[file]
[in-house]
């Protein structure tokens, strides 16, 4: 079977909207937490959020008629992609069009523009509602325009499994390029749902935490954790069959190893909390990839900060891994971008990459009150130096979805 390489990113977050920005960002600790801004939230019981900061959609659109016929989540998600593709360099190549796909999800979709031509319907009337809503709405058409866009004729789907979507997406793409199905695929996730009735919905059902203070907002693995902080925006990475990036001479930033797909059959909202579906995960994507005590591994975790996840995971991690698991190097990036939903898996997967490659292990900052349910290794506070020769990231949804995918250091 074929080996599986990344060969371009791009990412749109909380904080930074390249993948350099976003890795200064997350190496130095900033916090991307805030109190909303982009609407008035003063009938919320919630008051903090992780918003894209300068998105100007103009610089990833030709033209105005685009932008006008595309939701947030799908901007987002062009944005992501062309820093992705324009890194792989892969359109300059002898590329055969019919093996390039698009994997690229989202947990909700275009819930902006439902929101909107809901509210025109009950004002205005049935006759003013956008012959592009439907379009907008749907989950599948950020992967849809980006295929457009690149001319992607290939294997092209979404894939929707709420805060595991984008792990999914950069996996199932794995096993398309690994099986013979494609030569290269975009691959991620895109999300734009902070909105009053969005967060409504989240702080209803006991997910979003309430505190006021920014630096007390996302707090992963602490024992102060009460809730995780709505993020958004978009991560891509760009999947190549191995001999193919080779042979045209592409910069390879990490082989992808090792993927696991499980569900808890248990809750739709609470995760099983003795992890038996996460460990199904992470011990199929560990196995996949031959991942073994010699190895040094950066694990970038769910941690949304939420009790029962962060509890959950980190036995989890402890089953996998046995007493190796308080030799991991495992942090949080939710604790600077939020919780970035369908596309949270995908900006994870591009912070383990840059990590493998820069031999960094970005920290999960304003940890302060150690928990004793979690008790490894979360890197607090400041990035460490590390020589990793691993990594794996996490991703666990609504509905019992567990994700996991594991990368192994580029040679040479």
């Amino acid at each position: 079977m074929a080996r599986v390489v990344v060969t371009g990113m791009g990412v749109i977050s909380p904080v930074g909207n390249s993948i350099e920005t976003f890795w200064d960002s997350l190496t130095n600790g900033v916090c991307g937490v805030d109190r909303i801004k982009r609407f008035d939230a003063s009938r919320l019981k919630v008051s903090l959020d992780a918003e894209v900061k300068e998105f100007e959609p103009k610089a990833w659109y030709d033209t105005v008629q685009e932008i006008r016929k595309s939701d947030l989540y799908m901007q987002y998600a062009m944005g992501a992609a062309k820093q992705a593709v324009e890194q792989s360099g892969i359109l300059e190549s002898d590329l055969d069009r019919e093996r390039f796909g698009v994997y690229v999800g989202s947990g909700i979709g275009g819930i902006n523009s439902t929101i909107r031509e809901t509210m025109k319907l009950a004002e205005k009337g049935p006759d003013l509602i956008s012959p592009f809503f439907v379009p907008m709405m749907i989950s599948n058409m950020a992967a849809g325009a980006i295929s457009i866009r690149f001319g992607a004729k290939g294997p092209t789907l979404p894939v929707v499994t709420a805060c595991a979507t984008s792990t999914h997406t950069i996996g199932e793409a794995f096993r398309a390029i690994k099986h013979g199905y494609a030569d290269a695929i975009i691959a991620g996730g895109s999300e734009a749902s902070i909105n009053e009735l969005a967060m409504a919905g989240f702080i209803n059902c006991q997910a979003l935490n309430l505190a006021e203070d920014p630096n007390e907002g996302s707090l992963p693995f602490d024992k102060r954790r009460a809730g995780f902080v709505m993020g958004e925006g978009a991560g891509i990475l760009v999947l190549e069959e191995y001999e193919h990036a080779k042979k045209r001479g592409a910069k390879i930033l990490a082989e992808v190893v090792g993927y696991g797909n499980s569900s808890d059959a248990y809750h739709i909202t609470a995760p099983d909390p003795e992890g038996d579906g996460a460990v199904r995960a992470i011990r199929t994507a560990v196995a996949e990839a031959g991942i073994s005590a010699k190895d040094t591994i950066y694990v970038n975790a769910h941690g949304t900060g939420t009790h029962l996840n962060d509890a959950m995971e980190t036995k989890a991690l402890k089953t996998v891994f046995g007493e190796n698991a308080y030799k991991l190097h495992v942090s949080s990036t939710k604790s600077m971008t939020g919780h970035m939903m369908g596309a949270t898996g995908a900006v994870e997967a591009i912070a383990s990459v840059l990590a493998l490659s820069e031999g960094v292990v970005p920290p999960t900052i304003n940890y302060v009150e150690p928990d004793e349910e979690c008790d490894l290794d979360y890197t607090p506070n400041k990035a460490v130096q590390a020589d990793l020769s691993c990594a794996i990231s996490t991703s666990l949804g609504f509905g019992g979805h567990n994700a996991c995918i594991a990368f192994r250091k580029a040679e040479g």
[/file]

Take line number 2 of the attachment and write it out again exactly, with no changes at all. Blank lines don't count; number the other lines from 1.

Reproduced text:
């Protein structure tokens, strides 16, 4: 079977909207937490959020008629992609069009523009509602325009499994390029749902935490954790069959190893909390990839900060891994971008990459009150130096979805 390489990113977050920005960002600790801004939230019981900061959609659109016929989540998600593709360099190549796909999800979709031509319907009337809503709405058409866009004729789907979507997406793409199905695929996730009735919905059902203070907002693995902080925006990475990036001479930033797909059959909202579906995960994507005590591994975790996840995971991690698991190097990036939903898996997967490659292990900052349910290794506070020769990231949804995918250091 074929080996599986990344060969371009791009990412749109909380904080930074390249993948350099976003890795200064997350190496130095900033916090991307805030109190909303982009609407008035003063009938919320919630008051903090992780918003894209300068998105100007103009610089990833030709033209105005685009932008006008595309939701947030799908901007987002062009944005992501062309820093992705324009890194792989892969359109300059002898590329055969019919093996390039698009994997690229989202947990909700275009819930902006439902929101909107809901509210025109009950004002205005049935006759003013956008012959592009439907379009907008749907989950599948950020992967849809980006295929457009690149001319992607290939294997092209979404894939929707709420805060595991984008792990999914950069996996199932794995096993398309690994099986013979494609030569290269975009691959991620895109999300734009902070909105009053969005967060409504989240702080209803006991997910979003309430505190006021920014630096007390996302707090992963602490024992102060009460809730995780709505993020958004978009991560891509760009999947190549191995001999193919080779042979045209592409910069390879990490082989992808090792993927696991499980569900808890248990809750739709609470995760099983003795992890038996996460460990199904992470011990199929560990196995996949031959991942073994010699190895040094950066694990970038769910941690949304939420009790029962962060509890959950980190036995989890402890089953996998046995007493190796308080030799991991495992942090949080939710604790600077939020919780970035369908596309949270995908900006994870591009912070383990840059990590493998820069031999960094970005920290999960304003940890302060150690928990004793979690008790490894979360890197607090400041990035460490590390020589990793691993990594794996996490991703666990609504509905019992567990994700996991594991990368192994580029040679040479």